MANKATO — When it comes to influenza, south-central Minnesota is a “hot spot.”
That’s not just a cute rhyme. It’s the official designation the state’s Department of Health is bestowing upon the region because this region is leading the state in influenza-based hospitalization cases per capita.
Between Dec.23-29, the state had recorded 226 flu cases that required hospitalization. Of those, 53 were in south-central Minnesota. Statewide so far this flu season, 578 people have been hospitalized.
Why is south-central Minnesota a hotbed of contagion?
“That’s a good question,” says Brad Krier of the Department of Health’s Mankato office. “Our region has the highest rate in the state.”
Early in the season, the health department encouraged everyone — as it does every year — to get flu shots. And it looks like this year’s vaccine is proving effective.
Included in the vaccine are inoculations for three strains: two from the A family and one from the B. Krier said 91 percent of the viruses examined were a good match for the vaccine. Of those who had the A strain, the vaccine was 99 percent effective. On the B strain, it was 70 percent effective.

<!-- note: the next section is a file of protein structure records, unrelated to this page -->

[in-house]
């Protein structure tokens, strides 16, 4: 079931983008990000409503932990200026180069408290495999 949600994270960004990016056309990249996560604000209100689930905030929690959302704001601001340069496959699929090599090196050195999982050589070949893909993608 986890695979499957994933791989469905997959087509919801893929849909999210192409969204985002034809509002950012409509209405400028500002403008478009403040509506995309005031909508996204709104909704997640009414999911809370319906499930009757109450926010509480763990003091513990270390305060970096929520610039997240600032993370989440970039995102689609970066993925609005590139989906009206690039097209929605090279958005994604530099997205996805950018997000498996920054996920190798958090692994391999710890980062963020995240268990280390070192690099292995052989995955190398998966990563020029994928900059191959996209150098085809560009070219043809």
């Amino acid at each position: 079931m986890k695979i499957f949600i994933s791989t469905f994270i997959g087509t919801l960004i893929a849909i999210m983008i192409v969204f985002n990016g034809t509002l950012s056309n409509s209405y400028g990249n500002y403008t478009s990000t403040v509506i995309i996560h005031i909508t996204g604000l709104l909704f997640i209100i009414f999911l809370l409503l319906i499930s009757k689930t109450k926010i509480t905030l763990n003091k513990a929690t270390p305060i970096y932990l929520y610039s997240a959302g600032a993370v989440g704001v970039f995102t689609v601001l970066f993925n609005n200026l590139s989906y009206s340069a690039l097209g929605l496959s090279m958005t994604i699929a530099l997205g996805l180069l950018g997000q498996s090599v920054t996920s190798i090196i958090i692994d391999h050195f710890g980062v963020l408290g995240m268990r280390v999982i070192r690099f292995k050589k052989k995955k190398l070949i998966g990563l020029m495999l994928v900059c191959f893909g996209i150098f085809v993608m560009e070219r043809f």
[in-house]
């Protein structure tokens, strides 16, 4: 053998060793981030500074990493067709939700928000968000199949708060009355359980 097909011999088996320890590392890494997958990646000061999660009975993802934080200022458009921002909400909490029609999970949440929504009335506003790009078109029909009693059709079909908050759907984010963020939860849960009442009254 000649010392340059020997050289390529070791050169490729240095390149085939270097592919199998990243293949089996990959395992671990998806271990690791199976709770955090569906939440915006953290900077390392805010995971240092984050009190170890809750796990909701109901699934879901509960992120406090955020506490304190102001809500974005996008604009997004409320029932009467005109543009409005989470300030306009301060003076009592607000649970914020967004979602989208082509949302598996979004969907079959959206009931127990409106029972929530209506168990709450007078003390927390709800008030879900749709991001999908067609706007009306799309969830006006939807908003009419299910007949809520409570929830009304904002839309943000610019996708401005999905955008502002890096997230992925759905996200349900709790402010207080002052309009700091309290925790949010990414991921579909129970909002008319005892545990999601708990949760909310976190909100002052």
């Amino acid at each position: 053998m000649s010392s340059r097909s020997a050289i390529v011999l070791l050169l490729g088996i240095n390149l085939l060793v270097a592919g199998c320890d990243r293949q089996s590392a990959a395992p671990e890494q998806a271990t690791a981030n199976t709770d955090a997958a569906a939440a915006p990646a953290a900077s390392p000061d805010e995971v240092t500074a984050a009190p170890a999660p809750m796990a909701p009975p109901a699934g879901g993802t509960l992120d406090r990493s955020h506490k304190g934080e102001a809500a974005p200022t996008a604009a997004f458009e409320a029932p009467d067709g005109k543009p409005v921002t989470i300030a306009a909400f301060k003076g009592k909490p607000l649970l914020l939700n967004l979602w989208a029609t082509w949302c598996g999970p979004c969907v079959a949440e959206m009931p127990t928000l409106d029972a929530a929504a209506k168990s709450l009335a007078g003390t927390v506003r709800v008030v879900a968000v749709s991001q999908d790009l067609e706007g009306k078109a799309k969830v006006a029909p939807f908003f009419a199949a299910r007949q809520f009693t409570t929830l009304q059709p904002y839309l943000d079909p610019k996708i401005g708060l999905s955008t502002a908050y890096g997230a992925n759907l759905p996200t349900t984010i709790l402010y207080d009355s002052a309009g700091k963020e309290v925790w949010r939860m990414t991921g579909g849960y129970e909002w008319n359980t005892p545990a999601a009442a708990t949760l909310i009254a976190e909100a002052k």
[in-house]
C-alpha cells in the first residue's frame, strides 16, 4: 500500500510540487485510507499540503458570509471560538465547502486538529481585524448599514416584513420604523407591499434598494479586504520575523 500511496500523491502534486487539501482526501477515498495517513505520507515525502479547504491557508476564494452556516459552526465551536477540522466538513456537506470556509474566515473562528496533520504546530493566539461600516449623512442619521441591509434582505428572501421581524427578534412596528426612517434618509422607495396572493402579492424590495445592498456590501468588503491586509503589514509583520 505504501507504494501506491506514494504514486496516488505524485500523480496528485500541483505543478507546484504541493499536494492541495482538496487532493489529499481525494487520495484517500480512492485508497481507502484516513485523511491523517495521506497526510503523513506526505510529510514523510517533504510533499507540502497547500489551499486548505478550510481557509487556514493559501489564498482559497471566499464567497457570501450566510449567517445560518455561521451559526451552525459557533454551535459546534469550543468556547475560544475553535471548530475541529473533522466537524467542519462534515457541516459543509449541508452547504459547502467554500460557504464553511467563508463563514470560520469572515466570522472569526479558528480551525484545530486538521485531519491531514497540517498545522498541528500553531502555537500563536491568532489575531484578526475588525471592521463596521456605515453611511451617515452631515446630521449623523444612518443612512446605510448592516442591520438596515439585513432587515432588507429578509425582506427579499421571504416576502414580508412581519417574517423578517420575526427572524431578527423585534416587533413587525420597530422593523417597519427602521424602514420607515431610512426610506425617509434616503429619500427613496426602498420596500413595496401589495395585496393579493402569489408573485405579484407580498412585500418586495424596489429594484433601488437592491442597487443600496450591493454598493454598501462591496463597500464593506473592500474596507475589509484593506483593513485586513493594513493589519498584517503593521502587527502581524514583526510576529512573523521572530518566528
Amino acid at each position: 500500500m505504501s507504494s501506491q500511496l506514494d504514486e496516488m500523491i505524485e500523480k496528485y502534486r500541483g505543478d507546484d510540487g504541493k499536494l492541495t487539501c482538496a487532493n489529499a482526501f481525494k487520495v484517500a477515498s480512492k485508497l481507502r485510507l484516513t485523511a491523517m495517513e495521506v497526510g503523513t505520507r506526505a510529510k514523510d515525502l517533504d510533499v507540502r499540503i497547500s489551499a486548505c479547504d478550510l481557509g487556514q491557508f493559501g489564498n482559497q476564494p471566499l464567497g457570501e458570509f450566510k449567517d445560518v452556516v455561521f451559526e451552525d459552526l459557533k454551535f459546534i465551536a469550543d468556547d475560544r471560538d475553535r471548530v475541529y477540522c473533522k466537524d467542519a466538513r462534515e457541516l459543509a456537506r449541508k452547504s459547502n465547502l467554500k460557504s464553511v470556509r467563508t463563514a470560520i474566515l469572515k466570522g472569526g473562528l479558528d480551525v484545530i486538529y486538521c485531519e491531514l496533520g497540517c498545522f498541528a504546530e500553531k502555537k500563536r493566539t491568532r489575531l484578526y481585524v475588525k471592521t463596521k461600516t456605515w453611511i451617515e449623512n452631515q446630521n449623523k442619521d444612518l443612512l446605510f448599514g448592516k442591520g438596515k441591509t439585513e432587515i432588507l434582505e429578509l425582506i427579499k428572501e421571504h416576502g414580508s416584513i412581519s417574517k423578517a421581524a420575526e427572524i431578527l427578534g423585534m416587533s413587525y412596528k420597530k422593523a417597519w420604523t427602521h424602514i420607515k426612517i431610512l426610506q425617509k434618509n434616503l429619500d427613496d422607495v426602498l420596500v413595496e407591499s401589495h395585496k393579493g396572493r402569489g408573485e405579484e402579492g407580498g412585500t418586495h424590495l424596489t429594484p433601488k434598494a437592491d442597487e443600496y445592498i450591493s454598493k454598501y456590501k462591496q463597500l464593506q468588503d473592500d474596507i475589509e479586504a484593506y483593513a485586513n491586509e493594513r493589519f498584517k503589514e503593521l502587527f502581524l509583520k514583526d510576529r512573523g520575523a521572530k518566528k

Krier said that even people who have already had the flu should still get a flu shot. It’s possible to contract the other strain of flu. Also, it’s possible that a person’s bout with flu could be shortened with a shot.
“The flu shot isn’t 100 percent effective,” Krier said, “but it’s better than zero.”
Because school has been out for a few weeks locally, it’s possible that an increase in virus spread among students could result in a few more sick days than usual for area school districts.
At least one area hospital is getting proactive with virus containment measures.
New Ulm Medical Center has implemented temporary visitor restrictions, “To protect at-risk patients and staff from the seasonal influenza virus.”
The hospital will allow immediate family only to visit patients, and no more than two visitors at a time. Also, if you are sick, you may not visit, the hospital says.
That’s good advice for everyone, Krier said.
“Stay home when you’re sick,” he said. “One person says, ‘No I got a deadline, I gotta do this,’ and they’re exposing everyone. It can spread pretty quickly.”